For those users who skip version upgrades as a savings tactic, the new model will be more expensive. (This savings tactic may have been on the way out. Adobe® attempted to offer upgrades to CS6 only from CS5 and 5.5, but after a firestorm of criticism, changed the policy in January to permit upgrades from CS3 and 4). Digital Arts calculated that the tipping point on Cloud subscriptions – the point at which the monthly subscription becomes more expensive than a perpetual license – is 26 months for a CS6 Design Standard and 38 months for the CS6 Design and Web PremiumCS6 Design and Web Premium. Students are impacted the most; the tipping point for CS6 Design and Web Premium Student and Teacher Edition is just 20 months at the student subscription rate.
The backlash against Adobe® resulted in an online petition asking Adobe® to “Eliminate the mandatory Creative Cloud™ subscription model.” Protesters have a number of concerns beyond the pricing structure, including worries that Adobe® will hike up the monthly fees at any moment, and concerns about Internet connectivity, access to files, etc. (Adobe® has addressed many of the misconceptions about the Cloud model in their “5 Myths about Adobe Creative Cloud™.”) As of mid August, the petition had gained 38,000 signatures. Some users have been turning to alternatives to Creative Cloud™ and Adobe® products.
Adobe®, however, has been on track with their projected subscription levels since the release of Creative Cloud™. In a mid-June MacWorld article, Adobe® reported a total of 700,000 subscribers, and expected to reach their target of 1.25 million subscribers by the end of 2013. So far, Creative Cloud™ seems to be a success as a pricing model. But as a solution for piracy, the jury is still out; one day after the official release of Creative Cloud™, a torrent link to a pirated copy was uploaded to The Pirate Bay. Reports are that the copy works fine.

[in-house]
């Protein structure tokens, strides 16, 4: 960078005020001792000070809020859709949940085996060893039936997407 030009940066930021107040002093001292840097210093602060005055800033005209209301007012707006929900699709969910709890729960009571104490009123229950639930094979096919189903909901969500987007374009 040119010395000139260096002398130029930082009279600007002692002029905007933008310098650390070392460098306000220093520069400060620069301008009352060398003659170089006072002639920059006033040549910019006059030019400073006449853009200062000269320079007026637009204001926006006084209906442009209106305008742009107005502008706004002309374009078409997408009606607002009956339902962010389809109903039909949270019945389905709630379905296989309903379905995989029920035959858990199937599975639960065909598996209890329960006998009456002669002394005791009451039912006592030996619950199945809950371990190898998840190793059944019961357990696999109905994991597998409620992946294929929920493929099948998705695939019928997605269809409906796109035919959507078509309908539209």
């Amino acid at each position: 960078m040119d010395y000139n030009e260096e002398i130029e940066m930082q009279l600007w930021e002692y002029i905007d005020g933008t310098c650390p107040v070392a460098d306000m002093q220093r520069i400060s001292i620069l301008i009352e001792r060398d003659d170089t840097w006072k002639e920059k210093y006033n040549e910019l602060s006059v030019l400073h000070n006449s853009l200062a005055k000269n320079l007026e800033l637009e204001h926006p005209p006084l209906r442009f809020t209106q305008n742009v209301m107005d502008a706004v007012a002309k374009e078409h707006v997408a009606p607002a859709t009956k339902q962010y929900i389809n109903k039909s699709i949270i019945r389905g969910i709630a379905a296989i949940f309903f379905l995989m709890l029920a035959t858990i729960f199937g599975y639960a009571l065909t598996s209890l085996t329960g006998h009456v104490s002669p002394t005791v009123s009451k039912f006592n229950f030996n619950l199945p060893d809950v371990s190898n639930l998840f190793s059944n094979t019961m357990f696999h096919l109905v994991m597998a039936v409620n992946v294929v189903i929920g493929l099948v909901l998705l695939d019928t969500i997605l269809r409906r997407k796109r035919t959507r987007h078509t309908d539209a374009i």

To This Day – Collaborating to Combat Bullying
Posted by Rebecca Blake on June 24, 2013
Canadian poet Shane Koyczan's childhood experience of being the target of relentless bullying led him to write his spoken word poem, To This Day. The poem is a moving recount of the pain and isolation bullying causes, and a call for those who've experienced it to live their lives as "a balancing act that has less to do with pain and more to do with beauty." Shane partnered with animation studio Giant Ant in Vancouver to create a collaborative animation of the poem. Overwhelmed with the quality and creativity of the submissions, Giant Ant incorporated the work of 86 artists to create multiple versions. The final animation was published in February of this year, and quickly went viral, garnering over 5,000,000 views in one week.
To This Day continues to educate on bullying and provide resources to victims. Their microsite publicizes an anti-bullying hotline and educational resources and recently released a free iPad app. The app includes the multiple versions of each segment of the animation, so that repeat views result in a different animation each time. The app also permits users to record their own version of the poem, and includes translations in Spanish and French.
Below is a selection of frames from the animation. (Images courtesy of Giant Ant. © Giant Ant)